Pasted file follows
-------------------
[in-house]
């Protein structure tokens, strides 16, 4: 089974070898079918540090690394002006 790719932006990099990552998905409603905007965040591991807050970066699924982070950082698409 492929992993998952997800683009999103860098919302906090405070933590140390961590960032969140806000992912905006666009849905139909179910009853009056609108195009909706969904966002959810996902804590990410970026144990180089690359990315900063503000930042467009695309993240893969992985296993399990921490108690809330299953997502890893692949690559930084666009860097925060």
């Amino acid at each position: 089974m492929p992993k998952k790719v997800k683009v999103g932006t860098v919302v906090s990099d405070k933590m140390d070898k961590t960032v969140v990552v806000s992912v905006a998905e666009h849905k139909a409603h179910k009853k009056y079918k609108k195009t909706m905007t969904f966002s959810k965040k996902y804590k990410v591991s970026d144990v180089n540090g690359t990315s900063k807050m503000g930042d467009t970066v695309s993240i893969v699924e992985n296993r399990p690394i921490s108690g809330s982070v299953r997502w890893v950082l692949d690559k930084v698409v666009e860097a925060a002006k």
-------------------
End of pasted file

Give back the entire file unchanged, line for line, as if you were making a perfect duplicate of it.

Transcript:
[in-house]
């Protein structure tokens, strides 16, 4: 089974070898079918540090690394002006 790719932006990099990552998905409603905007965040591991807050970066699924982070950082698409 492929992993998952997800683009999103860098919302906090405070933590140390961590960032969140806000992912905006666009849905139909179910009853009056609108195009909706969904966002959810996902804590990410970026144990180089690359990315900063503000930042467009695309993240893969992985296993399990921490108690809330299953997502890893692949690559930084666009860097925060």
């Amino acid at each position: 089974m492929p992993k998952k790719v997800k683009v999103g932006t860098v919302v906090s990099d405070k933590m140390d070898k961590t960032v969140v990552v806000s992912v905006a998905e666009h849905k139909a409603h179910k009853k009056y079918k609108k195009t909706m905007t969904f966002s959810k965040k996902y804590k990410v591991s970026d144990v180089n540090g690359t990315s900063k807050m503000g930042d467009t970066v695309s993240i893969v699924e992985n296993r399990p690394i921490s108690g809330s982070v299953r997502w890893v950082l692949d690559k930084v698409v666009e860097a925060a002006k």